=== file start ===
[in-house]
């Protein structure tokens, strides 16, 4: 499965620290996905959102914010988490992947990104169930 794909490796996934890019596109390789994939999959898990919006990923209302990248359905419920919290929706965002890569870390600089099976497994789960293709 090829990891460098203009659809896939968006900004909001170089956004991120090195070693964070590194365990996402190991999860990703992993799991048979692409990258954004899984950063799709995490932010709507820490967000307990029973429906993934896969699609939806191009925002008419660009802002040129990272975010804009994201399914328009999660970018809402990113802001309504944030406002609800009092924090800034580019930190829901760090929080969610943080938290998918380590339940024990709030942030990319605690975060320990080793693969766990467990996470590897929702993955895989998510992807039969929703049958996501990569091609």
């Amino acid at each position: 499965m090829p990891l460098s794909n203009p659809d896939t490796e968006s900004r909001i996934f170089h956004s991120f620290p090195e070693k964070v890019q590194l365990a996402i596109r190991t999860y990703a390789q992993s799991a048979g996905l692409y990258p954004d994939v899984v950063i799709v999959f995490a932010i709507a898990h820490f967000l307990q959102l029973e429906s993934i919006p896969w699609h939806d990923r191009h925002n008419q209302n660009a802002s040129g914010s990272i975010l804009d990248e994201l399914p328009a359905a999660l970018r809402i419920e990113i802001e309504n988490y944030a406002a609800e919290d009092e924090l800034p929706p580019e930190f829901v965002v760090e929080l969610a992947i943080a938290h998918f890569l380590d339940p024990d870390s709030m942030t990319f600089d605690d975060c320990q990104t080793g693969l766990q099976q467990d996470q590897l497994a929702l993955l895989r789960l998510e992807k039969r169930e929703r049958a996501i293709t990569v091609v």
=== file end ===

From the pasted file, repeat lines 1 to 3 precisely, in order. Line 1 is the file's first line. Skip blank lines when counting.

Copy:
[in-house]
């Protein structure tokens, strides 16, 4: 499965620290996905959102914010988490992947990104169930 794909490796996934890019596109390789994939999959898990919006990923209302990248359905419920919290929706965002890569870390600089099976497994789960293709 090829990891460098203009659809896939968006900004909001170089956004991120090195070693964070590194365990996402190991999860990703992993799991048979692409990258954004899984950063799709995490932010709507820490967000307990029973429906993934896969699609939806191009925002008419660009802002040129990272975010804009994201399914328009999660970018809402990113802001309504944030406002609800009092924090800034580019930190829901760090929080969610943080938290998918380590339940024990709030942030990319605690975060320990080793693969766990467990996470590897929702993955895989998510992807039969929703049958996501990569091609």
């Amino acid at each position: 499965m090829p990891l460098s794909n203009p659809d896939t490796e968006s900004r909001i996934f170089h956004s991120f620290p090195e070693k964070v890019q590194l365990a996402i596109r190991t999860y990703a390789q992993s799991a048979g996905l692409y990258p954004d994939v899984v950063i799709v999959f995490a932010i709507a898990h820490f967000l307990q959102l029973e429906s993934i919006p896969w699609h939806d990923r191009h925002n008419q209302n660009a802002s040129g914010s990272i975010l804009d990248e994201l399914p328009a359905a999660l970018r809402i419920e990113i802001e309504n988490y944030a406002a609800e919290d009092e924090l800034p929706p580019e930190f829901v965002v760090e929080l969610a992947i943080a938290h998918f890569l380590d339940p024990d870390s709030m942030t990319f600089d605690d975060c320990q990104t080793g693969l766990q099976q467990d996470q590897l497994a929702l993955l895989r789960l998510e992807k039969r169930e929703r049958a996501i293709t990569v091609v």